It is important for us to be aware of what laws exist that we can use to help protect our organizations and push back against violent extremists. While we are glad that the physical attacks against pregnancy help organizations have lessened, it is important that we remain vigilant and have a clear understanding of our rights.
The work we do is good. Our clients know it, our supporters know it, and we know it. Keep up the life-changing work you do!
Practical Tip #1: Review Protect Your PHO with your staff and Board.
Practical Tip #2: Sign up for tomorrow's webinar - The "8Ds" of Risk Management (October 12, 2022 at 12pm EST), presented by Darin J Goodwiler MBA, CCEP, Samaritan's Purse VP of Compliance and Risk/CCRO. In this webinar, you'll learn the methodology of a risk management assessment that measures and evaluates risks to people, facilities, infrastructure, internal controls, and reputations. This thorough assessment has been taught for 30 years and will provide you with an effective framework to help you ensure that you have all your bases covered to keep your organization protected!
by Dr. Joe Malone, PhD, CFE, LWMC, CPT
A former student of mine and I wrote a book that came out in 2018. In it, we outlined many of the damaging effects of hookup culture. From the research of others (and there are too many to name here) these are some of the low lights we discovered.
First, college women’s, but not college men’s, depression symptoms increase as their number of sexual partners in a year increase. Second, research shows that women take part in this behavior even when they feel uncomfortable doing so. Next, men especially overestimate women’s comfort with hookups. Only 32% of men said they would feel guilty about having intercourse with someone they just met compared to 72% of women. In addition, the percentage of women feeling guilty over hooking up was over twice that of men, as women tend to seek more emotional involvement in sexual encounters than men do. Then this - many young adults and again, especially women, feel compelled to take part in hookup culture. Lastly, most times alcohol is involved. In a study of 118 freshman female college students, 64% of the hookups involved alcohol use. It appears that alcohol is usually required to make especially females willing to engage in sex with someone they don’t really know.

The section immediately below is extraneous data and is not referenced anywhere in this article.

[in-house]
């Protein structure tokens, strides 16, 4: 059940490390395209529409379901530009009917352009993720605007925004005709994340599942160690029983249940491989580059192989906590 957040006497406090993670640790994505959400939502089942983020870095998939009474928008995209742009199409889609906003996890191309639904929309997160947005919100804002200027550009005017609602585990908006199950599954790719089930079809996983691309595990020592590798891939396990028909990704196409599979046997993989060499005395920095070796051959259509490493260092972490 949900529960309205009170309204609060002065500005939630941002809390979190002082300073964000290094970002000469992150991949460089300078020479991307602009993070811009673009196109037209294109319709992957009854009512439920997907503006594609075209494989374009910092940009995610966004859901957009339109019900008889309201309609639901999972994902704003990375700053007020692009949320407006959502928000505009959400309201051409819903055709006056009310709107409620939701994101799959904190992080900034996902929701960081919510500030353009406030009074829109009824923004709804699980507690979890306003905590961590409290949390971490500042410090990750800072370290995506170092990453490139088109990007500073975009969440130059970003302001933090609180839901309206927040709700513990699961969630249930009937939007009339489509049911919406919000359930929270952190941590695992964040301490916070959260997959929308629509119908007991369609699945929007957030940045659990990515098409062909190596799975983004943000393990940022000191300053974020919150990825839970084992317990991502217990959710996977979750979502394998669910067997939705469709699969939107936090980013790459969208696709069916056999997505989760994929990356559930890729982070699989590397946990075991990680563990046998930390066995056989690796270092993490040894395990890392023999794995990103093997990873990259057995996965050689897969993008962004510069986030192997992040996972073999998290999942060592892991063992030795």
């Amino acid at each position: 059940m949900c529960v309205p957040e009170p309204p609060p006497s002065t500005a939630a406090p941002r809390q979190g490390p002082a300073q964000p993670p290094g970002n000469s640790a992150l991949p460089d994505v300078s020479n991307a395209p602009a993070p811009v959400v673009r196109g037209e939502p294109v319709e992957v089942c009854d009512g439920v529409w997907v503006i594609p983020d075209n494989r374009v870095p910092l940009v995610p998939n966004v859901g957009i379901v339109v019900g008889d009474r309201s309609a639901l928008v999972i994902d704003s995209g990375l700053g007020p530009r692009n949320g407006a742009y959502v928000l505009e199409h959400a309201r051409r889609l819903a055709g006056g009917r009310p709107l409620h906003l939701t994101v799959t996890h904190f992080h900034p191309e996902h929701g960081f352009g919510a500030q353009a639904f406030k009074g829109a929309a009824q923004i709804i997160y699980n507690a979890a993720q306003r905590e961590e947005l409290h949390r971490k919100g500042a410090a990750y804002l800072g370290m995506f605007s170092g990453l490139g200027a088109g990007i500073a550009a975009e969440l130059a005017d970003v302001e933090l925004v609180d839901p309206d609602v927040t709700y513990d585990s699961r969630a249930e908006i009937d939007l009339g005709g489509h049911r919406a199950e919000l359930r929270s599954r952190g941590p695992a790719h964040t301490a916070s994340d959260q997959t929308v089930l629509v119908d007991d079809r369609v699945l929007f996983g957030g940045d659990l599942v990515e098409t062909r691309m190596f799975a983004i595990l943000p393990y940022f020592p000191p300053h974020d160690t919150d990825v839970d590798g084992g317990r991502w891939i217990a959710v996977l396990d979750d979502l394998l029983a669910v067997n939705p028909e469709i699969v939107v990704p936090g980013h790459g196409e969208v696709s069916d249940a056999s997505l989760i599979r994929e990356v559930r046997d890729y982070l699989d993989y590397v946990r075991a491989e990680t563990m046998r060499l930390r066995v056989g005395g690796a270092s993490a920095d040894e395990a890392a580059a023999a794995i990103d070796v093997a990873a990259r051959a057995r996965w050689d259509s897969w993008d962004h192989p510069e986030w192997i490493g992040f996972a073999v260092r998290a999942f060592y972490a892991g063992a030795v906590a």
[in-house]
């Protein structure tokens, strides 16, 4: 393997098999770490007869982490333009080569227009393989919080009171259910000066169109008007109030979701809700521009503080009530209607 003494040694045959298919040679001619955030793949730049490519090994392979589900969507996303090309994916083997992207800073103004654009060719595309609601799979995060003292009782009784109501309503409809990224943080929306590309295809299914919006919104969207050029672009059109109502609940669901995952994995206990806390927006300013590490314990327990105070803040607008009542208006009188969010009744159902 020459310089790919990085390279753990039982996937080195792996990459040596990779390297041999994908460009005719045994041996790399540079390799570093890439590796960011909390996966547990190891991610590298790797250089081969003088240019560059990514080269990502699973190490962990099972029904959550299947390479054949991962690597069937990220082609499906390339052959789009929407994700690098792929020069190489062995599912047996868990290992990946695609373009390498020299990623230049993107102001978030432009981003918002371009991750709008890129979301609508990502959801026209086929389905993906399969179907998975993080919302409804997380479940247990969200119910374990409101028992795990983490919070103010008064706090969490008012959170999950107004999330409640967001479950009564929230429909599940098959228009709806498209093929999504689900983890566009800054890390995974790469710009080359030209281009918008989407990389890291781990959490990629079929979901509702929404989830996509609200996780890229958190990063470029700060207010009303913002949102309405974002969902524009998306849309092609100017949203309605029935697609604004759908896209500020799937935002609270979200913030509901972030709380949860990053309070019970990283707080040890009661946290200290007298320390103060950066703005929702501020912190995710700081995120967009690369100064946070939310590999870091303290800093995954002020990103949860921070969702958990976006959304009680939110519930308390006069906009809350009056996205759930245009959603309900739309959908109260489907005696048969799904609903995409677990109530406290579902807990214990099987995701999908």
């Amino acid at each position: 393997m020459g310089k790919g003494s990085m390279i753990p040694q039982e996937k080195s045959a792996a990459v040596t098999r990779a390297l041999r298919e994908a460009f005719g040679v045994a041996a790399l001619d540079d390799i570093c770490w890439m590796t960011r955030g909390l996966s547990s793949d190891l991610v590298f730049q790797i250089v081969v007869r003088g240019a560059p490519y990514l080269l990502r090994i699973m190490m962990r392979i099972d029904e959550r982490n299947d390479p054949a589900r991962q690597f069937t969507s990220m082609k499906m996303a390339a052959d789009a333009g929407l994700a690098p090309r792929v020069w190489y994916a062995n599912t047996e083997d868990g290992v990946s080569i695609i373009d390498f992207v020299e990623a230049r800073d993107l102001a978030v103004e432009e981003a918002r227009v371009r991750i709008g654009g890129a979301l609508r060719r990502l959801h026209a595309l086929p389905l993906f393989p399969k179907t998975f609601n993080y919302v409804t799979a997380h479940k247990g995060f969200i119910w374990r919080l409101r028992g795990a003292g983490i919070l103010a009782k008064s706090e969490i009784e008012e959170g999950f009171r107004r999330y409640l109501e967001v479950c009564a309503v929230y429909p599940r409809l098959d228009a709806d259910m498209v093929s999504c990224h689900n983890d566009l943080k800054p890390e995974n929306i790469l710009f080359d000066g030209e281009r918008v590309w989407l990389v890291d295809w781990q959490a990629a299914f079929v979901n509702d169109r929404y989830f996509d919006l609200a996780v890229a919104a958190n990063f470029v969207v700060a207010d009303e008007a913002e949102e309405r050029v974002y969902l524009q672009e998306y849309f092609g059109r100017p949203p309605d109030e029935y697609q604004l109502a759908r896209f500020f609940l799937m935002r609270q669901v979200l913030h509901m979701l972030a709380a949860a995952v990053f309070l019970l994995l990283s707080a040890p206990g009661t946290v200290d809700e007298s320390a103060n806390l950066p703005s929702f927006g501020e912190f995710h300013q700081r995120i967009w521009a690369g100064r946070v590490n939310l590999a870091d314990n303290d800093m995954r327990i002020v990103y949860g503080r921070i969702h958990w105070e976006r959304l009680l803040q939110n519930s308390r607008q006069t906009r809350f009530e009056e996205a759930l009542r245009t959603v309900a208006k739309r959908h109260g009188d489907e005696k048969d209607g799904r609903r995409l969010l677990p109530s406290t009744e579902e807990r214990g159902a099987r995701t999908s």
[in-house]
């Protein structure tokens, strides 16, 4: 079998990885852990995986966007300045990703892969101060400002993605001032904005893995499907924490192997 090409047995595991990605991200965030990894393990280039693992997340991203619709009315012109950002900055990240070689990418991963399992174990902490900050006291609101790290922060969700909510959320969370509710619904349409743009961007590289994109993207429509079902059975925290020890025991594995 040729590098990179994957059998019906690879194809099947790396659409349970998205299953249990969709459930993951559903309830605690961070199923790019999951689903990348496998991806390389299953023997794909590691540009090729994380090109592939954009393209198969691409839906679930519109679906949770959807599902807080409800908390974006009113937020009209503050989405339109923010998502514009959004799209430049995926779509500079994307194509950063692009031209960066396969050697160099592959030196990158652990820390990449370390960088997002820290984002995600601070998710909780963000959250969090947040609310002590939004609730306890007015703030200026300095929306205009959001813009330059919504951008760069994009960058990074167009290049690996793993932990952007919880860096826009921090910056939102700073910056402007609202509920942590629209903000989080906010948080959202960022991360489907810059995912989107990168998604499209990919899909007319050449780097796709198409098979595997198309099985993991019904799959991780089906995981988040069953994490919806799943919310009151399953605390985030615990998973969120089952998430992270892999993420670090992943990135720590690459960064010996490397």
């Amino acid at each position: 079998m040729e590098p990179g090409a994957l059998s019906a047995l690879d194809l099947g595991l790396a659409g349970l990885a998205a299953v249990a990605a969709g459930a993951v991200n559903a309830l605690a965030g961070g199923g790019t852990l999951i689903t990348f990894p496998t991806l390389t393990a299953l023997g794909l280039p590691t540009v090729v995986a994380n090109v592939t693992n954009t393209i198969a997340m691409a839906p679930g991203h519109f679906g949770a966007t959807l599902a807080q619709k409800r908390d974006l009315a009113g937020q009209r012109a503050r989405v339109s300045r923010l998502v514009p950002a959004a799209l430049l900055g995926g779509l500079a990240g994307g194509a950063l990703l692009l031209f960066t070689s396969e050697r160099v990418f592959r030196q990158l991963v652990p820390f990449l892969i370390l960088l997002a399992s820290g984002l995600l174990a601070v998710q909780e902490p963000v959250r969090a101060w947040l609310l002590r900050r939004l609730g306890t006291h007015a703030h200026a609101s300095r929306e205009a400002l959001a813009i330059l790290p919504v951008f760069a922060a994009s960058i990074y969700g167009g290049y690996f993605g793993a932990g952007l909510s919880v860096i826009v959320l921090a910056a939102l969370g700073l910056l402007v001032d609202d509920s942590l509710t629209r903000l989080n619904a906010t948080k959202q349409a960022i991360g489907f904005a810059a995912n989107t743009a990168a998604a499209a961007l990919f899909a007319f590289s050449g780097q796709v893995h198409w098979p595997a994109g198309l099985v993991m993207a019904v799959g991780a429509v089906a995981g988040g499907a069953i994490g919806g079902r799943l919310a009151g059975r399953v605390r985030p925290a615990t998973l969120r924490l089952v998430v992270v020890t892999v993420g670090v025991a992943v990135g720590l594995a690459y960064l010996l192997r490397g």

If all of that isn’t alarming enough, let’s finish this only partial list of the negatives with two extremely big ones. Around 80% of sexual assaults on campuses occur during a hookup. In the last 15 years the prevalence of sexual assault against women on college campuses has motivated campus authorities to decry what they identify as rape culture. They are justifiable in doing so as any sexual assault is one too many. At the same time, these same authorities say nothing against hookup culture and actually send a strong non-verbal message through the way orientation is handled with condom distribution and instructions about the student Health Center for STD treatment. This affirms, in reality, that they are expecting college students to be sexually active and that this is just part of the college norm. But, when we look at the above cited statistics on college campuses these days, hookup culture is for all practical purposes fueling rape culture.
As already mentioned, a major harm of hookup culture is of course, STDs. Largely because of hookup culture-promoted promiscuity, STD rates have been skyrocketing. They hit their highest levels ever in 2015 and continued to climb. Presently, one in two sexually active people will have an STD by age 25. The 15 to 24 age group makes up 53% of the gonorrhea cases and 65% of the cases of chlamydia. Once again, STDs are more dangerous for women. Currently HPV is the most common STD in America. Both men and women can get HPV, but women are 125% more likely than men to have HPV develop into cancer. The CDC states that a female’s anatomy can place her at unique risks for STD infection in comparison to a male.
As an example, one of my students who I had in class in 2007 gave me permission to share her story. She was a somewhat typical sorority sister who drank and was sexually active. Without realizing it, she contracted HPV. She married after college and had two little boys. About eight years out of college she found out that she had cervical cancer and had to have everything, but her ovaries, removed. It was a very scary, possibly life-threatening experience for her, and she felt fortunate that she and her husband had completed their family before she had to have a hysterectomy. There are many more harms and related heartbreaks that we could list here.
I recently listened to a podcast called Just Sex that I found very curious and even disturbing. The promotion said that it concerned hookup culture on college campuses. One of the first statements it made was that there are certain ideas that send the media into a panic, one of them being hookup culture. The inference was that hookup culture is routinely demonized by the media when it is really not that big of a deal and the panic is unjustified.